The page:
Cannabis sativa is a plant native to East Asia. Some scientists break it down into subspecies: Cannabis sativa, Cannabis indica, and Cannabis ruderallis. It is now cultivated in many countries for its use in medicine, religion, food, and manufacturing of consumer goods.
As with many plants, different parts of cannabis are used for different purposes.
The history of using cannabis for medical benefits goes back thousands of years in many cultures.
The scientific evidence of the medicinal properties of cannabinoids is increasing as governments are loosening regulations and permitting more research.
For decades, Western conventional medicine has used cannabinoids (some synthetic) for the treatment of nausea, particularly for those taking chemotherapy.
It has also been used to increase the appetite of those with HIV/AIDS.
Pain & Migraines
Cannabinoids are used to reduce pain, particularly from nerve damage or inflammation. It's also used to reduce migraines.
Some doctors prefer cannabis to avoid the bad side effects and dangers of prescription opioids.
Anxiety & OCD
Animal studies and cannabis-user surveys suggest that low levels of cannabis could be effective for anxiety. Brain scans show that CBD oil triggers changes in blood flow to regions in the brain linked with feelings of anxiety, indicating it for OCD, too.
Medications with cannabis extracts and THC are used in Germany, Israel, and Canada to treat Tourette syndrome.
Some states have legalized medical marijuana particularly for the treatment of Tourette syndrome.
Other illnesses that have seen positive results from cannabis use: menopause, Alzheimer's, multiple sclerosis, hypertension.
Medicinal Side Effects & Tolerance
The use of cannabis products, in any form, like most medications and some supplements, may produce desired or undesired side effects. Patients should consult with their physicians on their individual circumstances and the risks versus benefits of all treatment options. Many patients prefer cannabis because it is well-tolerated for most and comes from a natural plant that can be grown and processed organically.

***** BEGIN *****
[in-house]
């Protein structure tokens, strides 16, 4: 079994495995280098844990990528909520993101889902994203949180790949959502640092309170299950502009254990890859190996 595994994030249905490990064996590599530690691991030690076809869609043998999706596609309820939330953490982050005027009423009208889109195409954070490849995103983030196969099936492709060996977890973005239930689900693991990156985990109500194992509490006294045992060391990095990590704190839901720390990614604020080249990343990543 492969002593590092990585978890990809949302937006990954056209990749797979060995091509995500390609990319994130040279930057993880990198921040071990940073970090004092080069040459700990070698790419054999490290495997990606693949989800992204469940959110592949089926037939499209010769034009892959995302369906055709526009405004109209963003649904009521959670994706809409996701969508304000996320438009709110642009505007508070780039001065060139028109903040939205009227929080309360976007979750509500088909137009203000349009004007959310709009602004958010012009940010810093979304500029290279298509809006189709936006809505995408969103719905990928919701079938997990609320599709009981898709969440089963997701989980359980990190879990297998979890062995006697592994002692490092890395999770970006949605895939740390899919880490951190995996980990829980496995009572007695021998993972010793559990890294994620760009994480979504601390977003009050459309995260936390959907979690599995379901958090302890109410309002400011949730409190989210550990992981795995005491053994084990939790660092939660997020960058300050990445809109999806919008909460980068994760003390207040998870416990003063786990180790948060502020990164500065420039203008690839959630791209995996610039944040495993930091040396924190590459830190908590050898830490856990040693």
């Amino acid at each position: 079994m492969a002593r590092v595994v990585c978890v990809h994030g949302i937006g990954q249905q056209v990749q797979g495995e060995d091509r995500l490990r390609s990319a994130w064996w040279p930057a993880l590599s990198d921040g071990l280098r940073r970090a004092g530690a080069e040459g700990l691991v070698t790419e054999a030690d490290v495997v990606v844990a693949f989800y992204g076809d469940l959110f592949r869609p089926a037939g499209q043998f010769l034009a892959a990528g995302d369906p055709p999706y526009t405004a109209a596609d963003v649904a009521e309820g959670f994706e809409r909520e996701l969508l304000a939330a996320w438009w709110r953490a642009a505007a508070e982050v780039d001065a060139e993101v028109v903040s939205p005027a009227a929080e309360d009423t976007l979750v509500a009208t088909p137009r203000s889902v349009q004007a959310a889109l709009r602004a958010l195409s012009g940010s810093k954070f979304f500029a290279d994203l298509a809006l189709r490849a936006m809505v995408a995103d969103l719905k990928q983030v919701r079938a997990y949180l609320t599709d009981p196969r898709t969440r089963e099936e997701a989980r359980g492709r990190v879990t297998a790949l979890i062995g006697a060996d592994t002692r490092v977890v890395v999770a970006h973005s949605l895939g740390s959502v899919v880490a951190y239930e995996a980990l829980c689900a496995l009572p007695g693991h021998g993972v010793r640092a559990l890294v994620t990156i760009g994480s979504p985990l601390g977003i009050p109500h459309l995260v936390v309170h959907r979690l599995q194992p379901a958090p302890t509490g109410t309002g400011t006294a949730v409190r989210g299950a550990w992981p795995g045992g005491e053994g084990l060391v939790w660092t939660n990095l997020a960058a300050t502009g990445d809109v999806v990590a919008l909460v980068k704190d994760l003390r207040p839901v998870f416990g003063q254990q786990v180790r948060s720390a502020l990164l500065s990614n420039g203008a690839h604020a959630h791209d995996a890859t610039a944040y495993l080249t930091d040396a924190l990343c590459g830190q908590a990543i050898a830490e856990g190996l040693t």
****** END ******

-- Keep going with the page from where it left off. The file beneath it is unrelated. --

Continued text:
Additionally, some research indicates cannabis might increase the symptom it is intended to reduce, and some see no effect at all. In some cases, depending on doses, patients may find that the cannabiniod loses its effect over time. In this area, cannabinoids are no different than what some patients experience with conventional treatments.
Check with your doctor before using any cannabis product for medicinal treatment.
Cannabis as Food
Hemp seed, or parts of it, are FDA-approved and used as a protein, carbohydrate, or oil ingredient in beverages (juices, smoothies, protein drinks, plant-based alternatives to dairy products), soups, dips, spreads, sauces, dressings, plant-based alternatives to meat products, desserts, baked goods, cereals, snacks, and nutrition bars.
Where legal, cannabis, with the active cannabinoids, is consumed (for a medical or recreation purpose) in foods, such as gummies, cookies, or in tea.
At this time, cannabis products are not used in animal feed, and anyone wanting to give it to their pet as a treatment should consult with a veterinarian.
Hemp seed (actually a nut) is found in birdseed because birds like it and it is high in fat.
The cannabis plant (or hemp) has been used to make practical products for hundreds of years. However, using hemp in manufacturing products on a large scale is in its infancy.
Better for the Environment
One acre of hemp produces as much fiber as 2-3 acres of corn. Growing hemp requires less water and can be grown in any state, whereas cotton growing requires certain climates.
Hemp fiber lasts twice as long as cotton and does not mildew.
Some products made from hemp fiber are:
Additionally, producing hemp seed oil for biofuel is closer to being carbon-neutral than growing corn for ethanol.
Currently, hemp bioplastic is used for the production of ecological packaging for hemp products. Some companies make furniture and surfboards from hemp. Cannabis can also be used to make cellophane.
Cannabis in Religion
Back to at least 1500 BCE in India, cannabis was (and to a limited degree, is also today) used in religious practices. From there, its spiritual use spread to other Asian countries, the Middle East, Africa, Mexico, and German tribes in the Middle Ages. In some of these cultures, its religious use was as an offering to the gods of those people.
In the Rastafarian religion, cannabis is considered a sacrament. It is ingested or burned as an incense in the rituals. Some Rastafarians believe they have reached a higher spiritual level so that they no longer use it.